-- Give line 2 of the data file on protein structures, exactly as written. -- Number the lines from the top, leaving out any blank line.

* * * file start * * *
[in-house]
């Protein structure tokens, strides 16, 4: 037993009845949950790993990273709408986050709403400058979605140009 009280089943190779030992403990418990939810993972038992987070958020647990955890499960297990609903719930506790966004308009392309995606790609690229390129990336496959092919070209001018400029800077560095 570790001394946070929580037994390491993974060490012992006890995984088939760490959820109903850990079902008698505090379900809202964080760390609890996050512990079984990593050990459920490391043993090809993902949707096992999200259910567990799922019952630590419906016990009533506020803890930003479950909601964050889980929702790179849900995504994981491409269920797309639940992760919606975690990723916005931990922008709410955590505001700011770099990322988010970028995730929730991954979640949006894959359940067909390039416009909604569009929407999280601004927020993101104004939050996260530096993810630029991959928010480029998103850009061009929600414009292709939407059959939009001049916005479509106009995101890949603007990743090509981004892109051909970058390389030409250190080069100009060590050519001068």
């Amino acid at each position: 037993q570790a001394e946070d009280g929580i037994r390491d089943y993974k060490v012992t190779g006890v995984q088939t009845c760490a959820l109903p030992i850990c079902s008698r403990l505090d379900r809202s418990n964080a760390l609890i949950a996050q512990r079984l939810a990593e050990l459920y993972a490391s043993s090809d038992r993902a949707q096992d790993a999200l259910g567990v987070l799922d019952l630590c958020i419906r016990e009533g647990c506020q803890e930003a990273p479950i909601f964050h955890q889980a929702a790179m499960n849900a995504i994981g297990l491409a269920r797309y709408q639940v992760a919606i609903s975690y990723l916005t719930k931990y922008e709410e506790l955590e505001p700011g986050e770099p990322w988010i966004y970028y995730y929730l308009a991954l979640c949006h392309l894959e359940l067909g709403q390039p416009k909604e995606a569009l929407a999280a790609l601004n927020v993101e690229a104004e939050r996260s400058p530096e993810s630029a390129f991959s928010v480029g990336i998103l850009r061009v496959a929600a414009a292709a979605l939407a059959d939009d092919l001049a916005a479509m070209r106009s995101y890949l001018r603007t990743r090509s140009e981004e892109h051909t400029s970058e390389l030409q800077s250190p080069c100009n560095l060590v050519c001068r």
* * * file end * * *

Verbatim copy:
């Protein structure tokens, strides 16, 4: 037993009845949950790993990273709408986050709403400058979605140009 009280089943190779030992403990418990939810993972038992987070958020647990955890499960297990609903719930506790966004308009392309995606790609690229390129990336496959092919070209001018400029800077560095 570790001394946070929580037994390491993974060490012992006890995984088939760490959820109903850990079902008698505090379900809202964080760390609890996050512990079984990593050990459920490391043993090809993902949707096992999200259910567990799922019952630590419906016990009533506020803890930003479950909601964050889980929702790179849900995504994981491409269920797309639940992760919606975690990723916005931990922008709410955590505001700011770099990322988010970028995730929730991954979640949006894959359940067909390039416009909604569009929407999280601004927020993101104004939050996260530096993810630029991959928010480029998103850009061009929600414009292709939407059959939009001049916005479509106009995101890949603007990743090509981004892109051909970058390389030409250190080069100009060590050519001068």